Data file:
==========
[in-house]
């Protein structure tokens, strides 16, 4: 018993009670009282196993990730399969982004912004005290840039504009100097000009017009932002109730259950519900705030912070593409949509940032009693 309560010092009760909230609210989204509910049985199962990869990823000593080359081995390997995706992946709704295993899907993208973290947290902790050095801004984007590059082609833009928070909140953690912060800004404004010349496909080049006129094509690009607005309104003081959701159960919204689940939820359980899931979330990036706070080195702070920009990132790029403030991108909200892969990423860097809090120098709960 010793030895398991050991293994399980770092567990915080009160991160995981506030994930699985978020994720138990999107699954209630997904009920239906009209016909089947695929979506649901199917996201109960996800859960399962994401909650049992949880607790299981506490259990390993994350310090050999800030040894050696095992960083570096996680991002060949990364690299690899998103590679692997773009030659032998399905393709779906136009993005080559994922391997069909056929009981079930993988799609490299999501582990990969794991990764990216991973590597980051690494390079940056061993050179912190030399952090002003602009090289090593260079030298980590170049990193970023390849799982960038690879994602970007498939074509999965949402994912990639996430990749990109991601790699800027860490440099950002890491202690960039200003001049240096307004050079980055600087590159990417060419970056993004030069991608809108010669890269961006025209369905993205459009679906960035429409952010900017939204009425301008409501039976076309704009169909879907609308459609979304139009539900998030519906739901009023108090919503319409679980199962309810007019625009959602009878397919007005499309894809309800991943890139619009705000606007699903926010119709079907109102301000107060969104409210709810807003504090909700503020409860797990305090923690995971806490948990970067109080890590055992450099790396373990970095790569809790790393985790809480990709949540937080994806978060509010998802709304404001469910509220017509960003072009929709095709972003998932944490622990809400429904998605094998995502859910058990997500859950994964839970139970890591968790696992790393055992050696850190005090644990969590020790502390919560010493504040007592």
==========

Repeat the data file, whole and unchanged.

[in-house]
């Protein structure tokens, strides 16, 4: 018993009670009282196993990730399969982004912004005290840039504009100097000009017009932002109730259950519900705030912070593409949509940032009693 309560010092009760909230609210989204509910049985199962990869990823000593080359081995390997995706992946709704295993899907993208973290947290902790050095801004984007590059082609833009928070909140953690912060800004404004010349496909080049006129094509690009607005309104003081959701159960919204689940939820359980899931979330990036706070080195702070920009990132790029403030991108909200892969990423860097809090120098709960 010793030895398991050991293994399980770092567990915080009160991160995981506030994930699985978020994720138990999107699954209630997904009920239906009209016909089947695929979506649901199917996201109960996800859960399962994401909650049992949880607790299981506490259990390993994350310090050999800030040894050696095992960083570096996680991002060949990364690299690899998103590679692997773009030659032998399905393709779906136009993005080559994922391997069909056929009981079930993988799609490299999501582990990969794991990764990216991973590597980051690494390079940056061993050179912190030399952090002003602009090289090593260079030298980590170049990193970023390849799982960038690879994602970007498939074509999965949402994912990639996430990749990109991601790699800027860490440099950002890491202690960039200003001049240096307004050079980055600087590159990417060419970056993004030069991608809108010669890269961006025209369905993205459009679906960035429409952010900017939204009425301008409501039976076309704009169909879907609308459609979304139009539900998030519906739901009023108090919503319409679980199962309810007019625009959602009878397919007005499309894809309800991943890139619009705000606007699903926010119709079907109102301000107060969104409210709810807003504090909700503020409860797990305090923690995971806490948990970067109080890590055992450099790396373990970095790569809790790393985790809480990709949540937080994806978060509010998802709304404001469910509220017509960003072009929709095709972003998932944490622990809400429904998605094998995502859910058990997500859950994964839970139970890591968790696992790393055992050696850190005090644990969590020790502390919560010493504040007592």